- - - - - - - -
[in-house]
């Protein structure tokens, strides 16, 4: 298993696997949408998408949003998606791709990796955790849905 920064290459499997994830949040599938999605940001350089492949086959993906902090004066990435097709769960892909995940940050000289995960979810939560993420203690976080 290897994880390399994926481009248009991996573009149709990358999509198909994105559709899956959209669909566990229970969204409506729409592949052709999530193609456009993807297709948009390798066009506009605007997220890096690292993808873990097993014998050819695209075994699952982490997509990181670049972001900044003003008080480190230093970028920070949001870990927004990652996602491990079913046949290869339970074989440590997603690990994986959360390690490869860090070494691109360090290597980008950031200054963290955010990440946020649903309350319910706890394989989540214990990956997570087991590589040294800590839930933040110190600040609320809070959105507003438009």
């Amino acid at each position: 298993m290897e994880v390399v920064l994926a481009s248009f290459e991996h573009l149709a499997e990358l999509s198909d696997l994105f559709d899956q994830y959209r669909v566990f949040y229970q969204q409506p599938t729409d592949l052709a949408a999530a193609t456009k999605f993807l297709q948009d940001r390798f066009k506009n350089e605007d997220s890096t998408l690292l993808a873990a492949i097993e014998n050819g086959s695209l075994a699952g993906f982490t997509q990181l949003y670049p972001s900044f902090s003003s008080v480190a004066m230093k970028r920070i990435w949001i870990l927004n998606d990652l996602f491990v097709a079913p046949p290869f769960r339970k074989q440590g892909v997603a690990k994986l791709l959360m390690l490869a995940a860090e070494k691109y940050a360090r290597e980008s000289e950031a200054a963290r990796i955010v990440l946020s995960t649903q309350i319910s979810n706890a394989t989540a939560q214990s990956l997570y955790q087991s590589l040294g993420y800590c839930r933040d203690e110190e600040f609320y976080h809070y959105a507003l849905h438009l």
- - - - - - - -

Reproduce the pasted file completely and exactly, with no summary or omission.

[in-house]
């Protein structure tokens, strides 16, 4: 298993696997949408998408949003998606791709990796955790849905 920064290459499997994830949040599938999605940001350089492949086959993906902090004066990435097709769960892909995940940050000289995960979810939560993420203690976080 290897994880390399994926481009248009991996573009149709990358999509198909994105559709899956959209669909566990229970969204409506729409592949052709999530193609456009993807297709948009390798066009506009605007997220890096690292993808873990097993014998050819695209075994699952982490997509990181670049972001900044003003008080480190230093970028920070949001870990927004990652996602491990079913046949290869339970074989440590997603690990994986959360390690490869860090070494691109360090290597980008950031200054963290955010990440946020649903309350319910706890394989989540214990990956997570087991590589040294800590839930933040110190600040609320809070959105507003438009």
């Amino acid at each position: 298993m290897e994880v390399v920064l994926a481009s248009f290459e991996h573009l149709a499997e990358l999509s198909d696997l994105f559709d899956q994830y959209r669909v566990f949040y229970q969204q409506p599938t729409d592949l052709a949408a999530a193609t456009k999605f993807l297709q948009d940001r390798f066009k506009n350089e605007d997220s890096t998408l690292l993808a873990a492949i097993e014998n050819g086959s695209l075994a699952g993906f982490t997509q990181l949003y670049p972001s900044f902090s003003s008080v480190a004066m230093k970028r920070i990435w949001i870990l927004n998606d990652l996602f491990v097709a079913p046949p290869f769960r339970k074989q440590g892909v997603a690990k994986l791709l959360m390690l490869a995940a860090e070494k691109y940050a360090r290597e980008s000289e950031a200054a963290r990796i955010v990440l946020s995960t649903q309350i319910s979810n706890a394989t989540a939560q214990s990956l997570y955790q087991s590589l040294g993420y800590c839930r933040d203690e110190e600040f609320y976080h809070y959105a507003l849905h438009l």